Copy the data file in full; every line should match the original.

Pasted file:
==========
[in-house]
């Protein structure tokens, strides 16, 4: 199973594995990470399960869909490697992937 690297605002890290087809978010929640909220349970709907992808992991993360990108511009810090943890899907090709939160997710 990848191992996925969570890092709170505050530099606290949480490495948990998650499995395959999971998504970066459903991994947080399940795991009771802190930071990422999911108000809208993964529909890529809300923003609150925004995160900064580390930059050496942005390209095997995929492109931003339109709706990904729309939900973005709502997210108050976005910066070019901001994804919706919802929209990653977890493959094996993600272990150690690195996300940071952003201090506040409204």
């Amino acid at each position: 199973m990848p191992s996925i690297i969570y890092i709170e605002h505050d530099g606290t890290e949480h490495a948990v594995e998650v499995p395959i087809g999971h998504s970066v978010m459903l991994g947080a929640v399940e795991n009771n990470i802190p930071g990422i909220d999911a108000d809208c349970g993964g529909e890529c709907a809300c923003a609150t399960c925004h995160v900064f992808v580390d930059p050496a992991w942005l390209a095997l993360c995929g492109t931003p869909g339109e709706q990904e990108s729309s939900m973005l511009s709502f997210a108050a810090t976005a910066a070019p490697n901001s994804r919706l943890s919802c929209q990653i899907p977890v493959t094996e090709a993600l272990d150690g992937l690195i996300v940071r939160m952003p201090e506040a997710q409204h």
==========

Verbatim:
[in-house]
């Protein structure tokens, strides 16, 4: 199973594995990470399960869909490697992937 690297605002890290087809978010929640909220349970709907992808992991993360990108511009810090943890899907090709939160997710 990848191992996925969570890092709170505050530099606290949480490495948990998650499995395959999971998504970066459903991994947080399940795991009771802190930071990422999911108000809208993964529909890529809300923003609150925004995160900064580390930059050496942005390209095997995929492109931003339109709706990904729309939900973005709502997210108050976005910066070019901001994804919706919802929209990653977890493959094996993600272990150690690195996300940071952003201090506040409204």
């Amino acid at each position: 199973m990848p191992s996925i690297i969570y890092i709170e605002h505050d530099g606290t890290e949480h490495a948990v594995e998650v499995p395959i087809g999971h998504s970066v978010m459903l991994g947080a929640v399940e795991n009771n990470i802190p930071g990422i909220d999911a108000d809208c349970g993964g529909e890529c709907a809300c923003a609150t399960c925004h995160v900064f992808v580390d930059p050496a992991w942005l390209a095997l993360c995929g492109t931003p869909g339109e709706q990904e990108s729309s939900m973005l511009s709502f997210a108050a810090t976005a910066a070019p490697n901001s994804r919706l943890s919802c929209q990653i899907p977890v493959t094996e090709a993600l272990d150690g992937l690195i996300v940071r939160m952003p201090e506040a997710q409204h």